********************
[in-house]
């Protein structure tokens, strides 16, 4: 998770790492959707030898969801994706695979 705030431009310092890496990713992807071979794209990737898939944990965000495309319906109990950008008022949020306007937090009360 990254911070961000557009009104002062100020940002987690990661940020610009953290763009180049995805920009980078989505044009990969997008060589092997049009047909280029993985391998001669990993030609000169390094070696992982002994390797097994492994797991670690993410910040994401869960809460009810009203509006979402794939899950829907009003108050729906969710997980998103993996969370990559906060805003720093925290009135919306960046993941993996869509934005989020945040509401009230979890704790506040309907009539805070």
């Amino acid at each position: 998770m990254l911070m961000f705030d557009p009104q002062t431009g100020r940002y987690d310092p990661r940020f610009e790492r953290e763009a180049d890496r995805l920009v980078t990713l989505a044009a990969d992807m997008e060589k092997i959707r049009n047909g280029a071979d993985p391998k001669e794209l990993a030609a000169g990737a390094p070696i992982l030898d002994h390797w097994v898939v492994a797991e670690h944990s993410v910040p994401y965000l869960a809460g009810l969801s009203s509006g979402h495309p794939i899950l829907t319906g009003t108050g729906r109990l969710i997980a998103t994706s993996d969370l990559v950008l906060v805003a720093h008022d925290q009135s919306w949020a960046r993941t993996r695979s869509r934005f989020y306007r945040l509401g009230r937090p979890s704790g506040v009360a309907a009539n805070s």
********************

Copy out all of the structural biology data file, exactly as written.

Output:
[in-house]
């Protein structure tokens, strides 16, 4: 998770790492959707030898969801994706695979 705030431009310092890496990713992807071979794209990737898939944990965000495309319906109990950008008022949020306007937090009360 990254911070961000557009009104002062100020940002987690990661940020610009953290763009180049995805920009980078989505044009990969997008060589092997049009047909280029993985391998001669990993030609000169390094070696992982002994390797097994492994797991670690993410910040994401869960809460009810009203509006979402794939899950829907009003108050729906969710997980998103993996969370990559906060805003720093925290009135919306960046993941993996869509934005989020945040509401009230979890704790506040309907009539805070």
């Amino acid at each position: 998770m990254l911070m961000f705030d557009p009104q002062t431009g100020r940002y987690d310092p990661r940020f610009e790492r953290e763009a180049d890496r995805l920009v980078t990713l989505a044009a990969d992807m997008e060589k092997i959707r049009n047909g280029a071979d993985p391998k001669e794209l990993a030609a000169g990737a390094p070696i992982l030898d002994h390797w097994v898939v492994a797991e670690h944990s993410v910040p994401y965000l869960a809460g009810l969801s009203s509006g979402h495309p794939i899950l829907t319906g009003t108050g729906r109990l969710i997980a998103t994706s993996d969370l990559v950008l906060v805003a720093h008022d925290q009135s919306w949020a960046r993941t993996r695979s869509r934005f989020y306007r945040l509401g009230r937090p979890s704790g506040v009360a309907a009539n805070s």